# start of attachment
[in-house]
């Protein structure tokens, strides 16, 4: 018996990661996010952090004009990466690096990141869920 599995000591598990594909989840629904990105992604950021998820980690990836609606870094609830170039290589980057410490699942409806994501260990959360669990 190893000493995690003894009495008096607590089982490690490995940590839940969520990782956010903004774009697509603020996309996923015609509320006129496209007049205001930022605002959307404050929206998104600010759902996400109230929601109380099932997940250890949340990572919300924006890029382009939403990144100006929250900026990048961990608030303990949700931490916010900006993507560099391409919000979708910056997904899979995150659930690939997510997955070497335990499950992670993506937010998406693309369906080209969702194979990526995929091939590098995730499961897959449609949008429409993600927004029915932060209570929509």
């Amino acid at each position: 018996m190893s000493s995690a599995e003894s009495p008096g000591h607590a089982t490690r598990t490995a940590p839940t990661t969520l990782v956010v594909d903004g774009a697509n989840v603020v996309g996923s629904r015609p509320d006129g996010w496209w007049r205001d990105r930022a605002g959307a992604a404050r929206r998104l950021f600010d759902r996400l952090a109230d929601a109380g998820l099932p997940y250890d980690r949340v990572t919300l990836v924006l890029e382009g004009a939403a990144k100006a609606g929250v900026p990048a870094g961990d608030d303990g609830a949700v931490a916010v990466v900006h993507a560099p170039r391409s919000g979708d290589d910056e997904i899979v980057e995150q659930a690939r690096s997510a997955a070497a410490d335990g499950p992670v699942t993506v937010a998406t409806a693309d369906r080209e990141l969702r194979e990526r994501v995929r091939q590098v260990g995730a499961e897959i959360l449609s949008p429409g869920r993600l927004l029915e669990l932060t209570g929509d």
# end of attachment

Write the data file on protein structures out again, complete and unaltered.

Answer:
[in-house]
């Protein structure tokens, strides 16, 4: 018996990661996010952090004009990466690096990141869920 599995000591598990594909989840629904990105992604950021998820980690990836609606870094609830170039290589980057410490699942409806994501260990959360669990 190893000493995690003894009495008096607590089982490690490995940590839940969520990782956010903004774009697509603020996309996923015609509320006129496209007049205001930022605002959307404050929206998104600010759902996400109230929601109380099932997940250890949340990572919300924006890029382009939403990144100006929250900026990048961990608030303990949700931490916010900006993507560099391409919000979708910056997904899979995150659930690939997510997955070497335990499950992670993506937010998406693309369906080209969702194979990526995929091939590098995730499961897959449609949008429409993600927004029915932060209570929509």
């Amino acid at each position: 018996m190893s000493s995690a599995e003894s009495p008096g000591h607590a089982t490690r598990t490995a940590p839940t990661t969520l990782v956010v594909d903004g774009a697509n989840v603020v996309g996923s629904r015609p509320d006129g996010w496209w007049r205001d990105r930022a605002g959307a992604a404050r929206r998104l950021f600010d759902r996400l952090a109230d929601a109380g998820l099932p997940y250890d980690r949340v990572t919300l990836v924006l890029e382009g004009a939403a990144k100006a609606g929250v900026p990048a870094g961990d608030d303990g609830a949700v931490a916010v990466v900006h993507a560099p170039r391409s919000g979708d290589d910056e997904i899979v980057e995150q659930a690939r690096s997510a997955a070497a410490d335990g499950p992670v699942t993506v937010a998406t409806a693309d369906r080209e990141l969702r194979e990526r994501v995929r091939q590098v260990g995730a499961e897959i959360l449609s949008p429409g869920r993600l927004l029915e669990l932060t209570g929509d």